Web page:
Gold halted a four-day advance after the rally to a one-month high spurred some investors to sell the metal. Silver, platinum and palladium declined.
Spot gold fell as much as 0.5 percent to $1,338.60 an ounce, and traded at $1,341.51 at 2:27 p.m. in Singapore, after rising 5.4 percent in the four days through yesterday. Prices earlier gained to $1,348.65, the highest since June 20. The Bloomberg U.S. Dollar Index, which tracks the greenback against 10 currencies, added 0.2 percent following three days of losses.
Gold has risen 8.7 percent in July, set for the best month since January 2012, as the Bloomberg Dollar Index dropped 1.1 percent, after U.S. Federal Reserve Chairman Ben S. Bernanke indicated that it’s too early to decide whether to begin scaling back its quantitative-easing program in September. Assets in the SPDR Gold Trust, the largest bullion-backed exchange-traded product, fell for a sixth day yesterday to 929.76 metric tons, the least since February 2009.
“After the recent rally, bullion may consolidate in the near term,” said Mark To, head of research at Wing Fung Financial Group, a Hong Kong-based precious metals trader and refiner. “Gold has been pressured by the expectation of a slowdown in the pace of asset purchases by the Fed. Any sign of weakness in the U.S. economy will help gold.”
The Fed, which buys $85 billion of assets a month to spur the recovery and cut the jobless rate, is likely to start tapering at its Sept. 17-18 meeting, Jan Hatzius, Goldman Sachs Group Inc. chief economist, wrote in a client note. Gold, down 20 percent this year, is set to halt a 12-year bull run.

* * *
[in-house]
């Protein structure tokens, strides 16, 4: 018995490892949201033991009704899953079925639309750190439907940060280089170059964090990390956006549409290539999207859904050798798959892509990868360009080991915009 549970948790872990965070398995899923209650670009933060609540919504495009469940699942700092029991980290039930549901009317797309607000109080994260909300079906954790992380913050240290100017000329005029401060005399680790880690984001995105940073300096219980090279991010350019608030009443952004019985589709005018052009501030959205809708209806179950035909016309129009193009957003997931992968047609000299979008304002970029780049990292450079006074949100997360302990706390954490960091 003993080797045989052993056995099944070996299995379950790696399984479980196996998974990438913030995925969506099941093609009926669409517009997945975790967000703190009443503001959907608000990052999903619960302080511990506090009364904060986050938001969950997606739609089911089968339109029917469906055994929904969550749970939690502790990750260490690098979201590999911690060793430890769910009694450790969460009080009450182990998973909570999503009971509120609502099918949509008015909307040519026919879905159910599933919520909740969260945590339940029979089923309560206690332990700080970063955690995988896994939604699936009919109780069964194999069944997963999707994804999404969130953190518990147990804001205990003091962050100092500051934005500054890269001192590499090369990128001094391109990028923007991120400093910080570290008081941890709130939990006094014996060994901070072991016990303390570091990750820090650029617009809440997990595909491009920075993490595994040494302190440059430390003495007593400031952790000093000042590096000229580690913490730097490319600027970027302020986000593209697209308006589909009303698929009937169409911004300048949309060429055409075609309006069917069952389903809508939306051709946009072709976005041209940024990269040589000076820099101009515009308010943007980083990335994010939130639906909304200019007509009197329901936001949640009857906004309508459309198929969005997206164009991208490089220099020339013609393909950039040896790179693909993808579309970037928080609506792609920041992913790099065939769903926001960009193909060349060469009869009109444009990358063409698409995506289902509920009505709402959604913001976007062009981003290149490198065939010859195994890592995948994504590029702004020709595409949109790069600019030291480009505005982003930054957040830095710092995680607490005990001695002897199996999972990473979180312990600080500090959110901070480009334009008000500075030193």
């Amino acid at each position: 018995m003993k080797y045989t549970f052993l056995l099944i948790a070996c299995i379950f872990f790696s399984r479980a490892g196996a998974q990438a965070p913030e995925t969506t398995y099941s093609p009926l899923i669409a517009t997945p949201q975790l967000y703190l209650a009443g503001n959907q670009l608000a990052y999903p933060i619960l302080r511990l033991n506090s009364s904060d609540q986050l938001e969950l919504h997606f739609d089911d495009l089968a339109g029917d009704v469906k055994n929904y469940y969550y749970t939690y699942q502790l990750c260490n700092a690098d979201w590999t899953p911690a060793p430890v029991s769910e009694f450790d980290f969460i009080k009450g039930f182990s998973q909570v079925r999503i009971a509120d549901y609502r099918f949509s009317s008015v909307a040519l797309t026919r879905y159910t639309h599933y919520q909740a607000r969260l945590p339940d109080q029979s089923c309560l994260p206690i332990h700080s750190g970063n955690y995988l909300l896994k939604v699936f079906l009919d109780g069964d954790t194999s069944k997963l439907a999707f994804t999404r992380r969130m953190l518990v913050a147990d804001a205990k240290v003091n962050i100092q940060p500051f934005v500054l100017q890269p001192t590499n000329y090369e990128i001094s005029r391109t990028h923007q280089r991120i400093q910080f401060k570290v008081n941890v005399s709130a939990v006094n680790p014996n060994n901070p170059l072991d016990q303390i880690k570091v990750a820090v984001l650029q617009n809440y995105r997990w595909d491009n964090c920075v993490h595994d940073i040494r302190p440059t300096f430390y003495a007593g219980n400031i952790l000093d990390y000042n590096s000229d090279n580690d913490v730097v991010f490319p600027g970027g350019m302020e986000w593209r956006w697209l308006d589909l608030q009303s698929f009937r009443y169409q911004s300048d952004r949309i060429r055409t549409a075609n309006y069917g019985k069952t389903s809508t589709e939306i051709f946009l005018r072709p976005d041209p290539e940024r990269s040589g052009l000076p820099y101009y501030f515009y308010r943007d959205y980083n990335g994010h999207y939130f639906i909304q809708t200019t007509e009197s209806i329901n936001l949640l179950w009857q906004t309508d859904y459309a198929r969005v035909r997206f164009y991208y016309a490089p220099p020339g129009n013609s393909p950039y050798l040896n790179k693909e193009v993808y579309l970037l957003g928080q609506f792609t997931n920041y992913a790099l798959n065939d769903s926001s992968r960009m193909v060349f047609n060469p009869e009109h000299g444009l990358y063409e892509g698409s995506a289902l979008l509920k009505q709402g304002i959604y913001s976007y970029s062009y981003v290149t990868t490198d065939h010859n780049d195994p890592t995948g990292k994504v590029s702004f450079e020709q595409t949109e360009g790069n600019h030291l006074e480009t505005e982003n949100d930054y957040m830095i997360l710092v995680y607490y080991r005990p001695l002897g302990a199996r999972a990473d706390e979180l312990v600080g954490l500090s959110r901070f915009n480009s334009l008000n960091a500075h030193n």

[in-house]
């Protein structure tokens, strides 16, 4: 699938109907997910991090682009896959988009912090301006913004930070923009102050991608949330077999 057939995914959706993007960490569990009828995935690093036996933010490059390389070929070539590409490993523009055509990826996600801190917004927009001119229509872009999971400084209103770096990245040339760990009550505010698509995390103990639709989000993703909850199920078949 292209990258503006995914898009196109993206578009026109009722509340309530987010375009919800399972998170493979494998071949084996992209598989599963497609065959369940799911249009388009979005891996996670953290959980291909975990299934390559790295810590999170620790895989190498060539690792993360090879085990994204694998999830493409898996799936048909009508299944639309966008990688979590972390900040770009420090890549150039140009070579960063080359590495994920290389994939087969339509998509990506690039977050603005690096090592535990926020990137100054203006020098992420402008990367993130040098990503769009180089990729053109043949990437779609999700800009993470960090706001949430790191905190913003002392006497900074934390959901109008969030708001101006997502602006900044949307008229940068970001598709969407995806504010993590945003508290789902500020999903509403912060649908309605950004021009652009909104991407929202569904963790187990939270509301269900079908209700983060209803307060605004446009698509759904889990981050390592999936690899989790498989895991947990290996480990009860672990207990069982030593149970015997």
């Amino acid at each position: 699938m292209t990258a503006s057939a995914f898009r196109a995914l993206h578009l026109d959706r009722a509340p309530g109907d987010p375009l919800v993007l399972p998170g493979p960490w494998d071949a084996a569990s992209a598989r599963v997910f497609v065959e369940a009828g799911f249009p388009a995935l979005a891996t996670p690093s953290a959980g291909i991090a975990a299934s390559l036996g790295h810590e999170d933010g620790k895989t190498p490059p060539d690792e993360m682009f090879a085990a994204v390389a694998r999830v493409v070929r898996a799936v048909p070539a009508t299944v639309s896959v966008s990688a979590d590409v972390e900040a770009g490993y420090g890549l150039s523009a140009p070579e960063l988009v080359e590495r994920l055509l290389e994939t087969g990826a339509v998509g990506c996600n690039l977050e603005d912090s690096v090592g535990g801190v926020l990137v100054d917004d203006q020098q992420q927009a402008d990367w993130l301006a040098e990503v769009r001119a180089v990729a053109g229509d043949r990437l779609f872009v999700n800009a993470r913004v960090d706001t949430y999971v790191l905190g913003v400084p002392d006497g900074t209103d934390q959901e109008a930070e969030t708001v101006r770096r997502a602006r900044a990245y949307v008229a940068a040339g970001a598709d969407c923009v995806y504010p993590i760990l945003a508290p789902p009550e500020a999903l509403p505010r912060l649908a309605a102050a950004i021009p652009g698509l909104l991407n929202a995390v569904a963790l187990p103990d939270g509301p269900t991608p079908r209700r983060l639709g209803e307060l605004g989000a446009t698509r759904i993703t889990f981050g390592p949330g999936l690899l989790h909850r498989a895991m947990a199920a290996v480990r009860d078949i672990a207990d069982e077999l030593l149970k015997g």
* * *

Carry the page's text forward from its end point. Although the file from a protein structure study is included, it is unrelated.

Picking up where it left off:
China’s manufacturing weakened further in July, according to a preliminary survey of purchasing managers today, signaling that demand for gold in the world’s second-largest consumer may slow. The volume for Shanghai’s benchmark spot contract increased to 13,599 kilograms yesterday, rebounding from a two-day drop. Volumes reached a record 43,272 kilograms on April 22.
Gold for December delivery advanced as much as 0.9 percent to $1,347.40 an ounce on the Comex in New York, before trading at $1,341.40. Futures climbed to $1,349.20 yesterday, the highest level since June 20.
Silver for immediate delivery fell as much as 1.4 percent to $20.1963 an ounce before trading at $20.3665, declining for a second day. Spot platinum slid 0.3 percent to $1,442.85 an ounce, and palladium retreated 0.3 percent to $738.55 an ounce.